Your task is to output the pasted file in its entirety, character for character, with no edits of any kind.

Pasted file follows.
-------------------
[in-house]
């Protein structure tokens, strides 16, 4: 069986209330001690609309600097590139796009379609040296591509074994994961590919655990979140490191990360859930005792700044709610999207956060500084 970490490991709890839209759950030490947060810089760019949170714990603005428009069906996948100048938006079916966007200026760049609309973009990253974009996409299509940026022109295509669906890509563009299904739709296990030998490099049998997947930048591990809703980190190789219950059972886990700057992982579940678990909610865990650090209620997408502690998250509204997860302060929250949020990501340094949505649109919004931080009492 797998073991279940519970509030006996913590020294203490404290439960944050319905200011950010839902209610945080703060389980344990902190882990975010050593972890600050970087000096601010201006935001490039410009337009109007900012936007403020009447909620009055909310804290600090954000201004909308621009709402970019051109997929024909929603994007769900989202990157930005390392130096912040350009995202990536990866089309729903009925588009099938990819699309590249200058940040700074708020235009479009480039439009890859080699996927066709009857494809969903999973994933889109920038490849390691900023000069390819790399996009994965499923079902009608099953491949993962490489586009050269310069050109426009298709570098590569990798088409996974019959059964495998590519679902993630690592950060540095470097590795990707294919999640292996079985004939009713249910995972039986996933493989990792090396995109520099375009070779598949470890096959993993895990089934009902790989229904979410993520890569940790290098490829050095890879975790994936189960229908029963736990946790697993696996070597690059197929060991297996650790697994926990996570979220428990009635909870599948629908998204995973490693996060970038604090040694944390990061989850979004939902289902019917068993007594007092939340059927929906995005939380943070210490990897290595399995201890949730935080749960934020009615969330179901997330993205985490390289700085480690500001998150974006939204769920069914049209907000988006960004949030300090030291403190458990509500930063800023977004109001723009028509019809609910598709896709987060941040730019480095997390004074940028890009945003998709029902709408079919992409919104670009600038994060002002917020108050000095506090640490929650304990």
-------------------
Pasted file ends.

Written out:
[in-house]
């Protein structure tokens, strides 16, 4: 069986209330001690609309600097590139796009379609040296591509074994994961590919655990979140490191990360859930005792700044709610999207956060500084 970490490991709890839209759950030490947060810089760019949170714990603005428009069906996948100048938006079916966007200026760049609309973009990253974009996409299509940026022109295509669906890509563009299904739709296990030998490099049998997947930048591990809703980190190789219950059972886990700057992982579940678990909610865990650090209620997408502690998250509204997860302060929250949020990501340094949505649109919004931080009492 797998073991279940519970509030006996913590020294203490404290439960944050319905200011950010839902209610945080703060389980344990902190882990975010050593972890600050970087000096601010201006935001490039410009337009109007900012936007403020009447909620009055909310804290600090954000201004909308621009709402970019051109997929024909929603994007769900989202990157930005390392130096912040350009995202990536990866089309729903009925588009099938990819699309590249200058940040700074708020235009479009480039439009890859080699996927066709009857494809969903999973994933889109920038490849390691900023000069390819790399996009994965499923079902009608099953491949993962490489586009050269310069050109426009298709570098590569990798088409996974019959059964495998590519679902993630690592950060540095470097590795990707294919999640292996079985004939009713249910995972039986996933493989990792090396995109520099375009070779598949470890096959993993895990089934009902790989229904979410993520890569940790290098490829050095890879975790994936189960229908029963736990946790697993696996070597690059197929060991297996650790697994926990996570979220428990009635909870599948629908998204995973490693996060970038604090040694944390990061989850979004939902289902019917068993007594007092939340059927929906995005939380943070210490990897290595399995201890949730935080749960934020009615969330179901997330993205985490390289700085480690500001998150974006939204769920069914049209907000988006960004949030300090030291403190458990509500930063800023977004109001723009028509019809609910598709896709987060941040730019480095997390004074940028890009945003998709029902709408079919992409919104670009600038994060002002917020108050000095506090640490929650304990």